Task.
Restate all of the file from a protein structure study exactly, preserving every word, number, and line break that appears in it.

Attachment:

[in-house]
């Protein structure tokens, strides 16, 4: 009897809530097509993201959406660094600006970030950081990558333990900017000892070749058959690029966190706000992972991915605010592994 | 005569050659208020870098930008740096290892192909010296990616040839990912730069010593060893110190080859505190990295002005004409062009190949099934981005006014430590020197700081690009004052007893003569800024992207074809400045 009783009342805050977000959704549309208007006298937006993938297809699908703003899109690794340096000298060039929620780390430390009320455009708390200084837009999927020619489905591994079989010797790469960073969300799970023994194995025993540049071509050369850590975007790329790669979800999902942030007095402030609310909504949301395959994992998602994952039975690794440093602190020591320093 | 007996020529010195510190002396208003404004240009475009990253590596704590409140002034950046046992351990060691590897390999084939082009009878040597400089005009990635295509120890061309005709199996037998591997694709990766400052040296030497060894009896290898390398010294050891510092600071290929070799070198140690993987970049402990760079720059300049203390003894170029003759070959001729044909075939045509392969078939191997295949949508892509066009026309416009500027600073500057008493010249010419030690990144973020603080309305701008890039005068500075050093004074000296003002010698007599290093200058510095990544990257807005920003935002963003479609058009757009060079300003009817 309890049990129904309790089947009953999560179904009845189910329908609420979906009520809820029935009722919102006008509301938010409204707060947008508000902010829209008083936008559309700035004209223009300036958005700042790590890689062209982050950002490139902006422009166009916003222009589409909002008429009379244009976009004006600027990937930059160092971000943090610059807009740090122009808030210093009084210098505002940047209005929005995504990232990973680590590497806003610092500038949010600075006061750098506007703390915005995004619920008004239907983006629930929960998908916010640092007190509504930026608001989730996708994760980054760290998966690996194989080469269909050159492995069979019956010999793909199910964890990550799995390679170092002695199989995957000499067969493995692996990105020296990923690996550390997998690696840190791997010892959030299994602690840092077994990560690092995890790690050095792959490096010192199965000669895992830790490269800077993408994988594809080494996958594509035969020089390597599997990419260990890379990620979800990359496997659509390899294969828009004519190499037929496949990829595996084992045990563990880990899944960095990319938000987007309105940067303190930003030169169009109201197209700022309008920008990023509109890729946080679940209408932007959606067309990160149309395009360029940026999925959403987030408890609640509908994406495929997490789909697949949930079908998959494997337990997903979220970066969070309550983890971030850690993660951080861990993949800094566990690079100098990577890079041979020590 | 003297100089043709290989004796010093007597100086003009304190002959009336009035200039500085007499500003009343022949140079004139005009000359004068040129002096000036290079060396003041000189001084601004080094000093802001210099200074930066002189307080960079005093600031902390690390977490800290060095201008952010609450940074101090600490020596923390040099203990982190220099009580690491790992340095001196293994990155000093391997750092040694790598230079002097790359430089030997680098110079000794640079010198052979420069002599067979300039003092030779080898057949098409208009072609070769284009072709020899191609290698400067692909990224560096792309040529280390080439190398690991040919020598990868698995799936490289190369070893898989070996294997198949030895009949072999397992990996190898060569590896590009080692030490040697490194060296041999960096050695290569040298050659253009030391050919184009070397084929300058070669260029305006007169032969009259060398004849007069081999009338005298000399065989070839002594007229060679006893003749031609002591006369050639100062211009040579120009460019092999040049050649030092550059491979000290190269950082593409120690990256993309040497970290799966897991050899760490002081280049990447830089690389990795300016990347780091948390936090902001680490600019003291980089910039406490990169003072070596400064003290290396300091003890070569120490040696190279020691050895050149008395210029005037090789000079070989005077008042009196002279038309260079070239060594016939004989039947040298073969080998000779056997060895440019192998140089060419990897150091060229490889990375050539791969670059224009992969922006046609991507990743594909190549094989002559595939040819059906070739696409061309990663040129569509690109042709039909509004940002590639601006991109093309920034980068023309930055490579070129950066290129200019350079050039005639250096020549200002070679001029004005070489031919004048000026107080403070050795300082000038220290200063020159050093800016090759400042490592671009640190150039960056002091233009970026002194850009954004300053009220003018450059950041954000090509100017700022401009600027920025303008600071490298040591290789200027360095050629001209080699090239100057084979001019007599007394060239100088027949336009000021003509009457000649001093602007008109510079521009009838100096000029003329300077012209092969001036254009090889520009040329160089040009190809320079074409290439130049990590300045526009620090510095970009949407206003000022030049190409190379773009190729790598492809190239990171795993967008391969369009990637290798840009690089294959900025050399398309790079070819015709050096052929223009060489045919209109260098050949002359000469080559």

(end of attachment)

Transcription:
[in-house]
């Protein structure tokens, strides 16, 4: 009897809530097509993201959406660094600006970030950081990558333990900017000892070749058959690029966190706000992972991915605010592994 | 005569050659208020870098930008740096290892192909010296990616040839990912730069010593060893110190080859505190990295002005004409062009190949099934981005006014430590020197700081690009004052007893003569800024992207074809400045 009783009342805050977000959704549309208007006298937006993938297809699908703003899109690794340096000298060039929620780390430390009320455009708390200084837009999927020619489905591994079989010797790469960073969300799970023994194995025993540049071509050369850590975007790329790669979800999902942030007095402030609310909504949301395959994992998602994952039975690794440093602190020591320093 | 007996020529010195510190002396208003404004240009475009990253590596704590409140002034950046046992351990060691590897390999084939082009009878040597400089005009990635295509120890061309005709199996037998591997694709990766400052040296030497060894009896290898390398010294050891510092600071290929070799070198140690993987970049402990760079720059300049203390003894170029003759070959001729044909075939045509392969078939191997295949949508892509066009026309416009500027600073500057008493010249010419030690990144973020603080309305701008890039005068500075050093004074000296003002010698007599290093200058510095990544990257807005920003935002963003479609058009757009060079300003009817 309890049990129904309790089947009953999560179904009845189910329908609420979906009520809820029935009722919102006008509301938010409204707060947008508000902010829209008083936008559309700035004209223009300036958005700042790590890689062209982050950002490139902006422009166009916003222009589409909002008429009379244009976009004006600027990937930059160092971000943090610059807009740090122009808030210093009084210098505002940047209005929005995504990232990973680590590497806003610092500038949010600075006061750098506007703390915005995004619920008004239907983006629930929960998908916010640092007190509504930026608001989730996708994760980054760290998966690996194989080469269909050159492995069979019956010999793909199910964890990550799995390679170092002695199989995957000499067969493995692996990105020296990923690996550390997998690696840190791997010892959030299994602690840092077994990560690092995890790690050095792959490096010192199965000669895992830790490269800077993408994988594809080494996958594509035969020089390597599997990419260990890379990620979800990359496997659509390899294969828009004519190499037929496949990829595996084992045990563990880990899944960095990319938000987007309105940067303190930003030169169009109201197209700022309008920008990023509109890729946080679940209408932007959606067309990160149309395009360029940026999925959403987030408890609640509908994406495929997490789909697949949930079908998959494997337990997903979220970066969070309550983890971030850690993660951080861990993949800094566990690079100098990577890079041979020590 | 003297100089043709290989004796010093007597100086003009304190002959009336009035200039500085007499500003009343022949140079004139005009000359004068040129002096000036290079060396003041000189001084601004080094000093802001210099200074930066002189307080960079005093600031902390690390977490800290060095201008952010609450940074101090600490020596923390040099203990982190220099009580690491790992340095001196293994990155000093391997750092040694790598230079002097790359430089030997680098110079000794640079010198052979420069002599067979300039003092030779080898057949098409208009072609070769284009072709020899191609290698400067692909990224560096792309040529280390080439190398690991040919020598990868698995799936490289190369070893898989070996294997198949030895009949072999397992990996190898060569590896590009080692030490040697490194060296041999960096050695290569040298050659253009030391050919184009070397084929300058070669260029305006007169032969009259060398004849007069081999009338005298000399065989070839002594007229060679006893003749031609002591006369050639100062211009040579120009460019092999040049050649030092550059491979000290190269950082593409120690990256993309040497970290799966897991050899760490002081280049990447830089690389990795300016990347780091948390936090902001680490600019003291980089910039406490990169003072070596400064003290290396300091003890070569120490040696190279020691050895050149008395210029005037090789000079070989005077008042009196002279038309260079070239060594016939004989039947040298073969080998000779056997060895440019192998140089060419990897150091060229490889990375050539791969670059224009992969922006046609991507990743594909190549094989002559595939040819059906070739696409061309990663040129569509690109042709039909509004940002590639601006991109093309920034980068023309930055490579070129950066290129200019350079050039005639250096020549200002070679001029004005070489031919004048000026107080403070050795300082000038220290200063020159050093800016090759400042490592671009640190150039960056002091233009970026002194850009954004300053009220003018450059950041954000090509100017700022401009600027920025303008600071490298040591290789200027360095050629001209080699090239100057084979001019007599007394060239100088027949336009000021003509009457000649001093602007008109510079521009009838100096000029003329300077012209092969001036254009090889520009040329160089040009190809320079074409290439130049990590300045526009620090510095970009949407206003000022030049190409190379773009190729790598492809190239990171795993967008391969369009990637290798840009690089294959900025050399398309790079070819015709050096052929223009060489045919209109260098050949002359000469080559």